Journalists should challenge threats of a “new snoopers’ charter” contained in the Government’s draft Investigatory Powers Bill, drawn up in part to fight terrorism, because it gives the state “a blank cheque” to spy on citizens and threatens investigative journalism, an event in London heard.
Heather Brooke, the journalist who exposed the MPs' expenses scandal, and Shami Chakrabartii, director of Liberty, made the calls at a packed London Press Club/ Society of Editors debate Press Freedom in a Surveillance State at the Stationers’ Hall in London.
- July 17, 2019
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According to Chakrabarti, the Investigatory Powers Bill could “turn all of us into suspects” if passed into law. She called for “an appropriate balance between liberty and security. But since 9/11 to be somebody even calling for a more proportionate approach is to be a traitor”, she said, praising Edward Snowden for his revelations. “We wouldn’t be capable of having this debate but for his intervention.”
Challenged by moderator Roy Greenslade on the need for surveillance as protection from terrorism, she said while the police always had the power search homes and tap phones, “what we have found out in recent years is that we have now moved away, without public debate or knowledge or consent or with parliamentary involvement, let alone the involvement of the judiciary, to blanket surveillance, not of the targeted of those who have aroused suspicion, but something which would turn all of us into suspects”.
She implored journalists to oppose it: “If everyone is suspect and all communications are to be captured and retained, looked at or not, how do you protect journalists’ sources, how do you protect parliamentarians, how do you medical confidentiality or legal confidentiality. You can’t.”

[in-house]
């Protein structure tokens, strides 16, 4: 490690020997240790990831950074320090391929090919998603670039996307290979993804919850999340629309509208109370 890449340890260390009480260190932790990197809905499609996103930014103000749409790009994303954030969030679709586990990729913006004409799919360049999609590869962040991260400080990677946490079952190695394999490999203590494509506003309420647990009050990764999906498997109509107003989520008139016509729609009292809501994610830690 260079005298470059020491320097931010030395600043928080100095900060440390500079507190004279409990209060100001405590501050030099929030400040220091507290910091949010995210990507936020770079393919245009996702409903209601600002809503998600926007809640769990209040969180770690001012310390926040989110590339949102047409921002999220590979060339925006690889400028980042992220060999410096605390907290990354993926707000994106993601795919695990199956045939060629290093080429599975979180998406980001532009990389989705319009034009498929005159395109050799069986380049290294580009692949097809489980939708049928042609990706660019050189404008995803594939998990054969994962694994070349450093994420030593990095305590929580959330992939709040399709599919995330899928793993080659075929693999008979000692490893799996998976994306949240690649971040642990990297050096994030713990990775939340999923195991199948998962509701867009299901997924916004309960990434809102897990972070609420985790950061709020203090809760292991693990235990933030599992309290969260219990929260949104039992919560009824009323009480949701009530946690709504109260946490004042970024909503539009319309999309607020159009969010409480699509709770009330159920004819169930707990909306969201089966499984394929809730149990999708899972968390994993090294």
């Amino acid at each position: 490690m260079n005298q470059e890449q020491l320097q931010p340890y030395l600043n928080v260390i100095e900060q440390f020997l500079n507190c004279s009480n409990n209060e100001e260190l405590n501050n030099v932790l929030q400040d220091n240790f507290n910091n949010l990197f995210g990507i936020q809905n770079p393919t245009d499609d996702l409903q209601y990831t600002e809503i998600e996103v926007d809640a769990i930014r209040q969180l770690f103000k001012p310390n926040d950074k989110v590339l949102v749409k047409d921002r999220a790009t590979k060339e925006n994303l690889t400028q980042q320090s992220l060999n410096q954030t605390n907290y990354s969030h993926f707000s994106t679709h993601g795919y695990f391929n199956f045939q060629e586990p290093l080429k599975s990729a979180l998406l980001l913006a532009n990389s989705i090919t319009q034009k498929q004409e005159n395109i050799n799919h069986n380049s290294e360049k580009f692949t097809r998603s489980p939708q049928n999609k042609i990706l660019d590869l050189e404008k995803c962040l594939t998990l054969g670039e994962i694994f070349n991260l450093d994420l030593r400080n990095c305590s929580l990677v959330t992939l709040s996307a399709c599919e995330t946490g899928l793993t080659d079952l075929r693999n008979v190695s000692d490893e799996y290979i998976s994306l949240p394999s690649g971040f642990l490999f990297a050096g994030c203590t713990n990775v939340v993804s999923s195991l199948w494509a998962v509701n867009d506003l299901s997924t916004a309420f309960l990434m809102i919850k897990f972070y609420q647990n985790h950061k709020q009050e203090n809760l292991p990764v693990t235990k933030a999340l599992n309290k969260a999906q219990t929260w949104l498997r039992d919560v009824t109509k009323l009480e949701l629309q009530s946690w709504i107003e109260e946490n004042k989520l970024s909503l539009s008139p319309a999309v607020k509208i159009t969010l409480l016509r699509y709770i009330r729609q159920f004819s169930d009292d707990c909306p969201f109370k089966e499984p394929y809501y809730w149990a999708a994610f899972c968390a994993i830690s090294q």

Brooke, now a professor at City University, who sat on the Independent Surveillance Review Panel alongside former MI5 boss John Scarlett, warned against a “No privacy for us, no scrutiny of them” attitude.
She said: "It’s not that if you have nothing to fear, you have nothing to hide. But if you are doing certain types of journalism, by definition you are pissing off powerful people – people with money and power – and you might be considered subversive to the state.
"For example, the stuff that’s been exposed about the police (infiltrating pressure groups) you are challenging the police, they don’t like it so under their RIPA powers they have made life difficult for journalists. And that’s the problem.
"When you give to the state this gigantic storehouse of all of your internet and telecommunications data, the minute you come under their radar as a person of interest, they have a litmus test maybe not to arrest you, but maybe to blackmail you, to put pressure on you, to do things than may stop you doing certain stories and may curtail your investigation.”
Fellow panelist Martin Bentham, the Evening Standard’s home affairs editor, said: "There are valid arguments that you make, and Heather makes, about the need for proper safeguards and proper monitoring of powers which do exist but I do not accept we are going to be living in some sort of East German state with everybody under surveillance. I just don’t accept it will happen."
What had emerged post-Snowden, he said, was the extent of activities by the security services that even the regulators were unaware of, and in particular how journalists' sources could be compromised. “The question now is whether the new investigatory powers proposals will provide proper safeguards, and I am relatively optimistic that with judicial oversight, for example, on warrants on journalists, we will achieve something”.